Upcountry Haleakala, Pukalani, Kula, Ulupalakua, Makawao
'A different set of wonders'
By BONNIE FRIEDMAN
For The Maui News
Cool. Lush. Verdant. These are the kinds of words most often used to describe “Upcountry” Maui. A vast area of the Island dominated by Mt. Haleakala, it is all that and much, much more. If you confine your Maui visit to sea level, you will miss out on an entirely different set of wonders.
Let’s begin at the top, shall we, at the summit of the world’s most voluminous dormant volcano, Mt. Haleakala, The elevation at its peak is 10,023 feet. Occasionally in winter, Poliahu – one of the Hawaiian Snow Goddesses – takes up residence, albeit very briefly. It is an incredible sight and one that produces instant delight in local children who plead with their parents to make the trek quickly, before the snow melts.
Many visitors drive up to the summit for sunrise, a journey that takes more than two hours from the resort areas of south and West Maui. The last four thousand feet or so are a series of switchbacks, slow going in the dark, especially for first-timers. If the skies are completely clear, sunrise at the summit is a religious experience. And even if it’s cloudy, you will feel like you are on top of the world and you are…at the top of Maui’s world, at least. Before you leave the comfort of your hotel, you can check the weather at the park website (see below) or by calling the National Weather Service office in Honolulu at 808-973-5286. The weather is so changeable, however, that it may be perfectly clear when you set out and completely socked in by the time you get there. Remember, too, that it’s freezing up there – year ‘round – so dress accordingly and bringing along a thermos of hot coffee isn’t a bad idea, either. There’s a ranger’s station at 7,000 feet but no services. And keep an eye out for the nene – Hawai‘i’s kinda funny looking yet adored state bird that’s really a goose. They live up there and often don’t look both ways before crossing the roadway. The mountain is also home to the silversword, an other-worldly-looking plant that grows nowhere else on Earth. Reaching upwards of six or seven feet tall, it blooms in June and July.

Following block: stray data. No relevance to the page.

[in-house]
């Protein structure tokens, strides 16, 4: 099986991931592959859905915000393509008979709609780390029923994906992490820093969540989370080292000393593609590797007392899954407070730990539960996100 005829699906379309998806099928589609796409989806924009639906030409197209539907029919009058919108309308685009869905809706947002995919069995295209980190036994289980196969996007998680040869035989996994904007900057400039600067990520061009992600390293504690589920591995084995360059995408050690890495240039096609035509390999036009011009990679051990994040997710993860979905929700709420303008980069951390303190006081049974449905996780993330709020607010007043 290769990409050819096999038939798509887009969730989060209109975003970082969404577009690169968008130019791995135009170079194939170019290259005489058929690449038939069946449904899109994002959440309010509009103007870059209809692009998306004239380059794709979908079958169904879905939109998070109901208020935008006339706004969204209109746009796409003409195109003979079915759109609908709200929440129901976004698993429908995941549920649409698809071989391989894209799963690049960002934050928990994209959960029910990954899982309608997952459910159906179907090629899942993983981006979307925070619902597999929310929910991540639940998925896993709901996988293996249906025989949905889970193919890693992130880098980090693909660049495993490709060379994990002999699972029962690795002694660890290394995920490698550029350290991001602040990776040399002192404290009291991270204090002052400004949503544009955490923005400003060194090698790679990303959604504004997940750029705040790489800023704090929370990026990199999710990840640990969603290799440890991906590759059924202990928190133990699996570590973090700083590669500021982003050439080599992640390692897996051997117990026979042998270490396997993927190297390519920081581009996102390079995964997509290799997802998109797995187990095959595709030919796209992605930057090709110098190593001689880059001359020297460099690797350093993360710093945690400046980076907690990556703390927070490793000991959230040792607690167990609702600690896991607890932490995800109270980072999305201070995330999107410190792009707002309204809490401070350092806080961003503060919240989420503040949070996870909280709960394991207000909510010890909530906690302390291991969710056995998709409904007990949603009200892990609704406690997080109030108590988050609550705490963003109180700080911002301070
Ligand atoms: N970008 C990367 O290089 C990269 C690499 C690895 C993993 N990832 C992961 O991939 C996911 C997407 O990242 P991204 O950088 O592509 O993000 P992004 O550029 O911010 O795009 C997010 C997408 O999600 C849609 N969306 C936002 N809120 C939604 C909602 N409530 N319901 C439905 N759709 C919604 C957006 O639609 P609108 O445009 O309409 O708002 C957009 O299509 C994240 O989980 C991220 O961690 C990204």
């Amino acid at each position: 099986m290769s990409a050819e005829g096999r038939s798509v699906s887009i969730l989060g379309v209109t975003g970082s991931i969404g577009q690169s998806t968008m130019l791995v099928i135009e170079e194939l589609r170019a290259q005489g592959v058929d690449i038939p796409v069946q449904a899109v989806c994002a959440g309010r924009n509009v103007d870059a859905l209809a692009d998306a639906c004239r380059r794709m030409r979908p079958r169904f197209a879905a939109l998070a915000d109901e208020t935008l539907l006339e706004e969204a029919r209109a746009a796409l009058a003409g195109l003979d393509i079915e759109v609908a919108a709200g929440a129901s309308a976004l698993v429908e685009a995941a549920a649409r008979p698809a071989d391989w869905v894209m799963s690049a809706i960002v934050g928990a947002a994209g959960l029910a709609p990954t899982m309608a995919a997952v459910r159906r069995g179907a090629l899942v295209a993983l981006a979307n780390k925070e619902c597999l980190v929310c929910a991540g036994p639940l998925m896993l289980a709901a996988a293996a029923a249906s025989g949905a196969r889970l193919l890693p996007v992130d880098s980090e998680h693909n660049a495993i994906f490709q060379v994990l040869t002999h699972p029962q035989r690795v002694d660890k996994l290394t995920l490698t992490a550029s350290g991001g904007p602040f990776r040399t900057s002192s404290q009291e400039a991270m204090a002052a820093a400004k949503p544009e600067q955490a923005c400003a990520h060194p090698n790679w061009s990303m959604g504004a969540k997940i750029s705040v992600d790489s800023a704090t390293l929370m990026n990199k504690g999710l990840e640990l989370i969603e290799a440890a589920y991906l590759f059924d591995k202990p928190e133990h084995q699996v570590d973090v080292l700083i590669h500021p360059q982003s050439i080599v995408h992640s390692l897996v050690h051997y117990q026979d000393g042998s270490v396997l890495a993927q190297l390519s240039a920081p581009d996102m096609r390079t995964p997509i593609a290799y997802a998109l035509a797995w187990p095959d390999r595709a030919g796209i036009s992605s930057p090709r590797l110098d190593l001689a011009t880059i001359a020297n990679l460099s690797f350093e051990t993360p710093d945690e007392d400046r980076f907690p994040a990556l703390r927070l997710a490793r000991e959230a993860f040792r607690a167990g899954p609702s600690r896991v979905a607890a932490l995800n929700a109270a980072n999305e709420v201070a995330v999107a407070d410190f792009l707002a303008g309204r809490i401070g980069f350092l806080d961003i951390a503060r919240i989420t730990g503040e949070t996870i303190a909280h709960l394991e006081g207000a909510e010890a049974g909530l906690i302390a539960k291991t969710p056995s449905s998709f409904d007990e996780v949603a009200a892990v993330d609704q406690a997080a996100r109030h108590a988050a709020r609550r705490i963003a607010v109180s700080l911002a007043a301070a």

Sprawling along a large expanse of the southwestern slopes from about 4,500 feet down to about 2,000 feet, Kula is a district rather than a town. Several thousand lucky residents call this area “home,” as do many small farmers. It is here that Maui’s most famous agricultural products are cultivated – sweet Kula onions, dozens of varieties of protea – along with other flowers and lots of the luscious fruits and vegetables sold in local markets and enjoyed in many island restaurants. Stroll among flora and fauna at Kula Botanical Garden and Enchanting Floral Gardens. If you’re more the interactive agri-tourism type, make a reservation for a tour and a pick-your-own gourmet lunch at O’o Farm, amble through the lavender fields at Ali‘i Kula Lavender and sample more products than you ever dreamed could be made with lavender, or milk a goat (for real!) at Surfing Goat Dairy and then taste the fruit – or rather the cheese – of your/their labor.
You might choose to begin your Upcountry adventure in Pukalani – an almost exclusively residential area that does have a shopping center with a couple of restaurants, a bank, a big supermarket and yes, okay, a Starbucks. Traveling south on Highway 37 will reward you with a myriad of Upcountry riches not the least of which is the drive itself. If you are fortunate enough to visit in May/June/July, you will experience the eye-popping spectacle of Upcountry’s jacaranda trees in full bloom. The fragile purple blossoms fall all too quickly, covering the ground around the base of the trees with a soft carpet of rich color.